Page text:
Design-minded artist makes floor coverings her canvas
Canvas is resilient stuff. A deck chair supports a 130-kilo rugby player, a shop awning holds hundreds of litres of rain, and in the hands of Patricia Baun of PMB Designs, canvas can also be stepped on, jumped on, and lived on every day without showing signs of wear. Baun's custom-designed canvas rugs are clearly no ordinary floor covering: with their signatures of forthright colour and arresting design, they are art at ground level.
The tradition of painted floor cloths dates back centuries; Baun first became aware of them through a book she found while browsing around Granville Island. At the time, she was working on TV commercials, the logical outgrowth of a movie-industry gig, gaining practical skills that balanced the artistic ones she had honed at UBC and the Emily Carr Institute of Art and Design. The "rug thing", she says, had found her, but digging deeper into its technique and potential confirmed in her mind that she wanted to raise the bar.
"I've always been interested in colour and pattern. I don't want to paint flowers or spongy little things," Baun says. "My training isn't as a painter." Calling her pieces "canvas rugs" is a deliberate way of distancing what she does from amateur crafts projects. "I wanted people to see this isn't something you can do in a weekend," she explains. "I wanted to take it to a different level." With Internet information and the book's how-tos as a springboard, she quickly moved to heavier canvas and developed her own techniques. Using small rollers or brushes, she primes her background, then applies at least three coats of latex-based paint--more if she's using reds--which she protects with several layers of sealer. The rug is then waxed, polished, and, like any piece of art, signed and dated.
Our ancestors may have morris danced all over their floor cloths, but there's something downright peculiar about treading on a painting. To convince nonbelievers, Baun points at the rug under the dining table in her live/work space near Main Street, its squares in Tastee-Freez hues of raspberry, lemon, and orange as brilliant as the day she painted them three years ago. She drags a chair back and forth as proof that the canvas doesn't scratch easily. More advantages: splodges and spots disappear with warm, soapy water, and allergy-causing dust mites have no place to hide. Because the rugs need structural support, they work best on concrete or hardwood floors, Baun says.
Aesthetically, it's a better marriage too; you can't imagine these saturated colours and clean-cut geometrics living happily with developer-beige carpet. What is surprising is how amiably the modern shapes cohabit with Baun's funky antique furniture and how seductively the hallway runner--sage, yellow, blue, and orange being just one of the palettes in its smart circles-and-squares design--leads the eye toward the main living space.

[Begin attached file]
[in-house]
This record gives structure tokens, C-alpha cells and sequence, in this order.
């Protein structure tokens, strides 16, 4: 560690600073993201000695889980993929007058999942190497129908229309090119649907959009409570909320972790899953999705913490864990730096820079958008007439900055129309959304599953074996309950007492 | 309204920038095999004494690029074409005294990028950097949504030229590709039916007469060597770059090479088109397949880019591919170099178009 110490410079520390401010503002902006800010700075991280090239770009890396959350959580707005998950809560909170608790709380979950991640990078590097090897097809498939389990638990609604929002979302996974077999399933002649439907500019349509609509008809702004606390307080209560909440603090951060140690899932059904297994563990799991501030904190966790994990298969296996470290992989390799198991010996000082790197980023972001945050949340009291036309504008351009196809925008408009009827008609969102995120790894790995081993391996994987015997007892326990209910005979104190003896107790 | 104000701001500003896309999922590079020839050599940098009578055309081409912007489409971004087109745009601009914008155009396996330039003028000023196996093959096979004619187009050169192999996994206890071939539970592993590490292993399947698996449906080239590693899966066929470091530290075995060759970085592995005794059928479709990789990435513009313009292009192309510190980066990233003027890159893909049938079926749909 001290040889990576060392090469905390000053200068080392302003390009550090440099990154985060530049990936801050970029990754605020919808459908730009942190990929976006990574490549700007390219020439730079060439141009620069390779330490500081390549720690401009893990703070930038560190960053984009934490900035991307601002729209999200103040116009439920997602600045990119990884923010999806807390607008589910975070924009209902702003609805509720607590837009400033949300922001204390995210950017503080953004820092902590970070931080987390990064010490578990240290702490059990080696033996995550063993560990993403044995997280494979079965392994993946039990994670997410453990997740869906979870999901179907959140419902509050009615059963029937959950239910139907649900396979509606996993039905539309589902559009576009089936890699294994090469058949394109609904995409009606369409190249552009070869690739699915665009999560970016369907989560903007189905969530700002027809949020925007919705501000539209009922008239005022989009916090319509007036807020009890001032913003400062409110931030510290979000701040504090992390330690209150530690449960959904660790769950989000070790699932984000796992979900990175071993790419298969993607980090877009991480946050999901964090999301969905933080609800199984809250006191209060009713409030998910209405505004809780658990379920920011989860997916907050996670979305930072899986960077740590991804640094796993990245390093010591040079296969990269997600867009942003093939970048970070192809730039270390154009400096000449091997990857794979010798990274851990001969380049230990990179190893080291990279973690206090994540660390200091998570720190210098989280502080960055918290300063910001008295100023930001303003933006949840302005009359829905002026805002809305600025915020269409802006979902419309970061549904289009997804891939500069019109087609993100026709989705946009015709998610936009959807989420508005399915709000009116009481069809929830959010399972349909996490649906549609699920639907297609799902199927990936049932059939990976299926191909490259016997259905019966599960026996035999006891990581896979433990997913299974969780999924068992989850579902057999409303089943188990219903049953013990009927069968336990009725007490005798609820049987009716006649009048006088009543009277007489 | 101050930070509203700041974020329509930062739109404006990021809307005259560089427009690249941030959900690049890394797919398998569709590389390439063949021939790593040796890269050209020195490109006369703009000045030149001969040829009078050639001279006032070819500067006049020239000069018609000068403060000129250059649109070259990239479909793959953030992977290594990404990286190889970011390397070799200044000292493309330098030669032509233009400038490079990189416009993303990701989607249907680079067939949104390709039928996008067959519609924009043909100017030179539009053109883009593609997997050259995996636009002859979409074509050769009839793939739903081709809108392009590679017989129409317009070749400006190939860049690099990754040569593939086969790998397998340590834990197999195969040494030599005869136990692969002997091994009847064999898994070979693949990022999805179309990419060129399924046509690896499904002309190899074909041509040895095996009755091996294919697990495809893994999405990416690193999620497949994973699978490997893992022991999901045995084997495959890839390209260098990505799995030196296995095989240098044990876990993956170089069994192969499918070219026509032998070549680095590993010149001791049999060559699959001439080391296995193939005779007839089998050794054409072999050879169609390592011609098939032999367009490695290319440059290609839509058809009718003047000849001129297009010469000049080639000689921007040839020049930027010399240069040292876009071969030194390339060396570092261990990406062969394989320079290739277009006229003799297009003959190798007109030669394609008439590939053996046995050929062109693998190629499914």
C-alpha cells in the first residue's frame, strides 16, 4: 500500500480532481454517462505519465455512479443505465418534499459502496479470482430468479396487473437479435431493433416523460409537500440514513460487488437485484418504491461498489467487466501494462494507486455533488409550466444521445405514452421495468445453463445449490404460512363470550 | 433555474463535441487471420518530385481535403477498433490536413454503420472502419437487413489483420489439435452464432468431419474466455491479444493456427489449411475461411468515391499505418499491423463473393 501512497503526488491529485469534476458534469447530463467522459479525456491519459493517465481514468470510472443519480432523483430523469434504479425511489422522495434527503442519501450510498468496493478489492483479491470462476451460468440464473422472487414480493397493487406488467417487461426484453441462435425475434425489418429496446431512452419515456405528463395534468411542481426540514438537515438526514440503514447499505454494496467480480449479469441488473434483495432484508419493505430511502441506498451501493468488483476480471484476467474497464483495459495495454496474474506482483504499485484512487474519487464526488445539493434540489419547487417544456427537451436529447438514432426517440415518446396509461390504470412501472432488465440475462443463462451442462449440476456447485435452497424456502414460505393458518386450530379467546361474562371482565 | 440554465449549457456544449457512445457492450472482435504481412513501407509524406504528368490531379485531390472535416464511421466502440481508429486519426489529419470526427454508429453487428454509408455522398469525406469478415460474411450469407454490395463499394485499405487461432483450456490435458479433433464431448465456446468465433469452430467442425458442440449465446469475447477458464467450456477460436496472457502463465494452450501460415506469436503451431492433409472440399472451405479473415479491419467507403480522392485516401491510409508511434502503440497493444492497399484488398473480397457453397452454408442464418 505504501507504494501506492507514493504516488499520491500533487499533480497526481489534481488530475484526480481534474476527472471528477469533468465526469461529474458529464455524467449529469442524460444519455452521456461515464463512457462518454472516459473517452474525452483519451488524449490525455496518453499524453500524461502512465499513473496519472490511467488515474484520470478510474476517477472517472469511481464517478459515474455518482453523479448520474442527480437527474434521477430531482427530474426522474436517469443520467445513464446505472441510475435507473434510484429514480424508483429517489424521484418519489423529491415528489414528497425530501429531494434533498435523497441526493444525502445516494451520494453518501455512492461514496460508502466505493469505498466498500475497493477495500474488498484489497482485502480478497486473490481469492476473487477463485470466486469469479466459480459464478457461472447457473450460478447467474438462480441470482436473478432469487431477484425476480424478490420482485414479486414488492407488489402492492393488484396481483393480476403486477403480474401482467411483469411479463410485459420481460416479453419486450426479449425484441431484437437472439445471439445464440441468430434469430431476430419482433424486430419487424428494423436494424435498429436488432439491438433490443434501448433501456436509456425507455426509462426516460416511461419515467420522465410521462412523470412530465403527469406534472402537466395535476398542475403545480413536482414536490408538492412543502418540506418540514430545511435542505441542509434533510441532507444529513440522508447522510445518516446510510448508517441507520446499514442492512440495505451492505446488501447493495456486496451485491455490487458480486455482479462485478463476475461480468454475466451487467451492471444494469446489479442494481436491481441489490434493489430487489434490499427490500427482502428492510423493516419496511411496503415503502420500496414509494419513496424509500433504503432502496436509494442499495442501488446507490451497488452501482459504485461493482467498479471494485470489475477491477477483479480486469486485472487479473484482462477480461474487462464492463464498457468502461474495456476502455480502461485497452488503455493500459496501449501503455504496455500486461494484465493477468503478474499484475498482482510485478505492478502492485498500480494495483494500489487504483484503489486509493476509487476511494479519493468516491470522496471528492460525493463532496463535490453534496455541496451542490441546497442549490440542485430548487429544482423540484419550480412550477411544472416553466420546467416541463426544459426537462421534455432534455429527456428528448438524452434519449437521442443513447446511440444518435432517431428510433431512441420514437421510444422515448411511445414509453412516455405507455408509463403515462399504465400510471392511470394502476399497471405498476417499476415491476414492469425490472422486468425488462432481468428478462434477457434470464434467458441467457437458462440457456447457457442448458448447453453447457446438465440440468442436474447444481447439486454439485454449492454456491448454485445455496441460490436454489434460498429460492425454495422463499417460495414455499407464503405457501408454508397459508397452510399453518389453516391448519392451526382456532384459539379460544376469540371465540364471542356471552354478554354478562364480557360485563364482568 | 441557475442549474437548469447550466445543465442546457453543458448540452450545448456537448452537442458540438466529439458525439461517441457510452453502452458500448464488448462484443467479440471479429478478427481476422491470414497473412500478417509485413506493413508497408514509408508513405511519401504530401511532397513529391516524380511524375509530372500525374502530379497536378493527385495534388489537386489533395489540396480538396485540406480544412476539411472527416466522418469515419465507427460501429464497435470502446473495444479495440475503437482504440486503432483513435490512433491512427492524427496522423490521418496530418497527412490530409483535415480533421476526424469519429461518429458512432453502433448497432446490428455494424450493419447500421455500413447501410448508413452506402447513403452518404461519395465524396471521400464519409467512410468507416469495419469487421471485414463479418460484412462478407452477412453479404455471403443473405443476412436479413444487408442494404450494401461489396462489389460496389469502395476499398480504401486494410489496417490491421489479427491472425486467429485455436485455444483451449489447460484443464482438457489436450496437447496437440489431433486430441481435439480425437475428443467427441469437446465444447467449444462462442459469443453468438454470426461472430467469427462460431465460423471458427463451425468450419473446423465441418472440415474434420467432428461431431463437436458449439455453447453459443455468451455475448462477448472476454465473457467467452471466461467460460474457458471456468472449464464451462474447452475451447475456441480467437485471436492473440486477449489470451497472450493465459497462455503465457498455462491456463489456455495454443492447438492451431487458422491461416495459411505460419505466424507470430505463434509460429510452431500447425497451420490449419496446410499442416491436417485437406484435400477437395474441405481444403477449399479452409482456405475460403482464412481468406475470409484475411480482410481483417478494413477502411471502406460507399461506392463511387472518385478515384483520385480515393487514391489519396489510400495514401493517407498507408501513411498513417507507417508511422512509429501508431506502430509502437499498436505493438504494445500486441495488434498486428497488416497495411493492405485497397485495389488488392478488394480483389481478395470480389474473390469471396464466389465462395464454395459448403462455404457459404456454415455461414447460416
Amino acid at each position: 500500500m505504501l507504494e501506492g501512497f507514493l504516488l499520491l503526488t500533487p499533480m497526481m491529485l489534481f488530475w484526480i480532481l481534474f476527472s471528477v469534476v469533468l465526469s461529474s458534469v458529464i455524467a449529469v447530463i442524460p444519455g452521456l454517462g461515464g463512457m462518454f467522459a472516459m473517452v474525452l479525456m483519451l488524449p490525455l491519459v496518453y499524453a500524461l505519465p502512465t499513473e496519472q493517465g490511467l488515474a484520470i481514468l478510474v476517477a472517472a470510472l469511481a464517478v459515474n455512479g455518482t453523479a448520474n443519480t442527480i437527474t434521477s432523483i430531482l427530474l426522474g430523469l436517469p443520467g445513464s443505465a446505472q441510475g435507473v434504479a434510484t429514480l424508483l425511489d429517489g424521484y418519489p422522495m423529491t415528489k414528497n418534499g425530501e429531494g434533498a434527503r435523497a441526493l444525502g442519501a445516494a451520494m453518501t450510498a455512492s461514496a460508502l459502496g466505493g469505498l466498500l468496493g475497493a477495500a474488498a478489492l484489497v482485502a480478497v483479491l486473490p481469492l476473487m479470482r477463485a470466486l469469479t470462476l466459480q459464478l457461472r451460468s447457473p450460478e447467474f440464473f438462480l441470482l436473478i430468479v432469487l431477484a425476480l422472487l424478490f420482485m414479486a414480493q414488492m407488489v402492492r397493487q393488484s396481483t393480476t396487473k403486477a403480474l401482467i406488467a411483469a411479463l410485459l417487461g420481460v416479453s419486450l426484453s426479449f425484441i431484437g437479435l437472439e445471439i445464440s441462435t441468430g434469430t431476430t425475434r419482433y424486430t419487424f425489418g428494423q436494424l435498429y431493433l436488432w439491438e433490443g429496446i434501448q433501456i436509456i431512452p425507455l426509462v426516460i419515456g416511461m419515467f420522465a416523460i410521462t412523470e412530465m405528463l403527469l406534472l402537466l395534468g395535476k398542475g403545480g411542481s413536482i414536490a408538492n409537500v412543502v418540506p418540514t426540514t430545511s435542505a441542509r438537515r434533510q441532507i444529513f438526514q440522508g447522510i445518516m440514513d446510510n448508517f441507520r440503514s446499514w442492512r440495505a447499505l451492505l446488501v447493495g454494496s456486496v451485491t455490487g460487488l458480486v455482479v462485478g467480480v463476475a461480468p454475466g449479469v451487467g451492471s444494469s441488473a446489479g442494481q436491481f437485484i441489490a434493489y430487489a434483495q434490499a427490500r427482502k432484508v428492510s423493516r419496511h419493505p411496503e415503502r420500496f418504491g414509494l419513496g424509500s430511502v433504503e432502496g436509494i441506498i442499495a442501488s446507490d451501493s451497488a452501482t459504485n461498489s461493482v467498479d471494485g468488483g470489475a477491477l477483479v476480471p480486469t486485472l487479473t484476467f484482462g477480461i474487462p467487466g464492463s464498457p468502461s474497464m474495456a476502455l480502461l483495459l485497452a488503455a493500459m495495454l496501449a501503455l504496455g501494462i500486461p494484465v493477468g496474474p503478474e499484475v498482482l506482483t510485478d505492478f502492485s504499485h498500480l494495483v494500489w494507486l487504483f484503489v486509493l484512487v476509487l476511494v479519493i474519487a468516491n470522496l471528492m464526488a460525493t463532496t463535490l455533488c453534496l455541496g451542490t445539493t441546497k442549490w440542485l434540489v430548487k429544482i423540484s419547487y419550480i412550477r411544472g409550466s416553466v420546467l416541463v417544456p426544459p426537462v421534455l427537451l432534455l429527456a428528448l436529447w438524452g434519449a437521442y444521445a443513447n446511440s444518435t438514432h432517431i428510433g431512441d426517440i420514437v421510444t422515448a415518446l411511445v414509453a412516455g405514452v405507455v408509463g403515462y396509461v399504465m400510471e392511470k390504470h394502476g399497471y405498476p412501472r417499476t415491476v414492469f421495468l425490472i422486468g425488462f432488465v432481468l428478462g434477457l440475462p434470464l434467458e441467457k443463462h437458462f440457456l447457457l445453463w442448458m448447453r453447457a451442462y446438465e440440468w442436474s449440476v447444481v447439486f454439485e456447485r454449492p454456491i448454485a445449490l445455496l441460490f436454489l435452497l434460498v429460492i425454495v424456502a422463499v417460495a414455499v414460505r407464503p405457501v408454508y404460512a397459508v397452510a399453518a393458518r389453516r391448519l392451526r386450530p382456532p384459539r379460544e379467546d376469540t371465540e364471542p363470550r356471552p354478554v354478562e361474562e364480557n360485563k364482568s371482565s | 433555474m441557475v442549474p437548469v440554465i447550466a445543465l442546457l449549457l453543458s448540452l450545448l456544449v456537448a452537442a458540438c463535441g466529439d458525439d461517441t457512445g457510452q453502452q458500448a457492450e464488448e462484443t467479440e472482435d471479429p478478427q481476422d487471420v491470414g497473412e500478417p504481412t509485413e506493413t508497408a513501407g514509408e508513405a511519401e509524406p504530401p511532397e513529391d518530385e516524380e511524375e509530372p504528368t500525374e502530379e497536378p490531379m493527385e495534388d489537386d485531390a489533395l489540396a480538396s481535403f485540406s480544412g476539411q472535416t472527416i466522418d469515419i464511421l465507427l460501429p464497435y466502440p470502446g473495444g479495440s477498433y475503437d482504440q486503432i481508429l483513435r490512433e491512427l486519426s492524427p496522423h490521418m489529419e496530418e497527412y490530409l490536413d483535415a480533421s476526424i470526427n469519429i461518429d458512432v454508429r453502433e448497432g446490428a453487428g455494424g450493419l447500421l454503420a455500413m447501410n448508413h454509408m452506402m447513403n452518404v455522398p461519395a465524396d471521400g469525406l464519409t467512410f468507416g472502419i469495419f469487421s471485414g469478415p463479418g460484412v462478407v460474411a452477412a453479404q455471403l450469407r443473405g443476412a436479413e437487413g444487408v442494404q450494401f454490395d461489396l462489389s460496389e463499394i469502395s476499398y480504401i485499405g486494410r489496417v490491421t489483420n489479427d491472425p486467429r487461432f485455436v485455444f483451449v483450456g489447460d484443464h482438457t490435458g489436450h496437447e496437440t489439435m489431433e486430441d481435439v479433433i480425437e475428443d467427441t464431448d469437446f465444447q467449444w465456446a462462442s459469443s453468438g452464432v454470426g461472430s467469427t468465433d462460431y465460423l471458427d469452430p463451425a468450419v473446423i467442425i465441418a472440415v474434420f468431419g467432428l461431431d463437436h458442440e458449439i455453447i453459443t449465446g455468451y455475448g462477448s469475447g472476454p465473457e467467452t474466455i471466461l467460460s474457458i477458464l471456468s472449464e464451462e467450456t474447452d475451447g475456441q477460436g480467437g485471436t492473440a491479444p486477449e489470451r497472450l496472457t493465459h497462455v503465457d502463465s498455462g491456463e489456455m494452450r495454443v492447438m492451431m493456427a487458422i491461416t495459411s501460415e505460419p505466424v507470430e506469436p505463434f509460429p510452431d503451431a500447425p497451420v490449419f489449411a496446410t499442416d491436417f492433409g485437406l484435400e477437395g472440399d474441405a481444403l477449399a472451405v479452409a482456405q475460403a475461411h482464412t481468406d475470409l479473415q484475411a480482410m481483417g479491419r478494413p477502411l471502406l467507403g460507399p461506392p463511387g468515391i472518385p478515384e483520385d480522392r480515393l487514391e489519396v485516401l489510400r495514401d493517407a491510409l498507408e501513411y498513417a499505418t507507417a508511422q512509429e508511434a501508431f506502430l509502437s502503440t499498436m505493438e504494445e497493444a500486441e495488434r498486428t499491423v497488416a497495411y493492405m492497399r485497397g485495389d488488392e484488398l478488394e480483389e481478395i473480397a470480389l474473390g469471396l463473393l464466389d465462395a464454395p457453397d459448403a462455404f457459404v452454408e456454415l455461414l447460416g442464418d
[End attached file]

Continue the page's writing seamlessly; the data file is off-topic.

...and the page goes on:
All pieces are made to order. Depending on what a client wants, Baun either starts from scratch or reinterprets an existing design in a different size or palette. These are large, time-consuming projects, and she charges accordingly. (Prices start at $55 per square foot, with design fees extra; you can view examples at www.pmbdesigns.com/ or in real life by calling 604-879-7775.) Baun usually does a computer rendering first, which she can "place" in a digital shot of a client's room; once the design is approved, completion usually takes two or three weeks.
Ten tables pushed together make up the three-metre-square work desk in her mezzanine studio. Right now, it's a visual extravaganza of colour and line as Baun unpacks the samples she just brought back from the Interior Design Show in Toronto. One rug that drew considerable attention, she says, is the squares-on-squares subtlety of a design in a range of blues and chocolate browns. If its low-key colours seem tailor-made for a waterfront spread in West Vancouver or a Mayne Island cottage, the smaller piece beside it, its tilelike squares in incandescent shades of lime, emerald, and chartreuse with orchid pink "grouting", would be at home in Soho, New York, or Soho, London.
Almost every hue on the paint chart, provided it's bright, seems to have gone into a zigzag design that Baun has so far interpreted as a 2.7-by-3.6-metre rug, smaller mats, and, currently in progress, a couple of runners. Right now, she works alone. "I'm hoping to get to a point where I have people trained to do certain things," she says. "All the work is pretty much in the design."
While Baun continues to explore geometric shapes, she's also testing the potential of different shapes; squared off at one end, an oval rug is painted with freehand curves like the running tracks in a stadium, and she's moving more toward juxtaposing shades of the same colour. To date, she has had a few corporate customers, but she sells mostly to individuals, especially apartment dwellers, who can roll up her rugs when it's time to move on. Some people even hang them on the wall.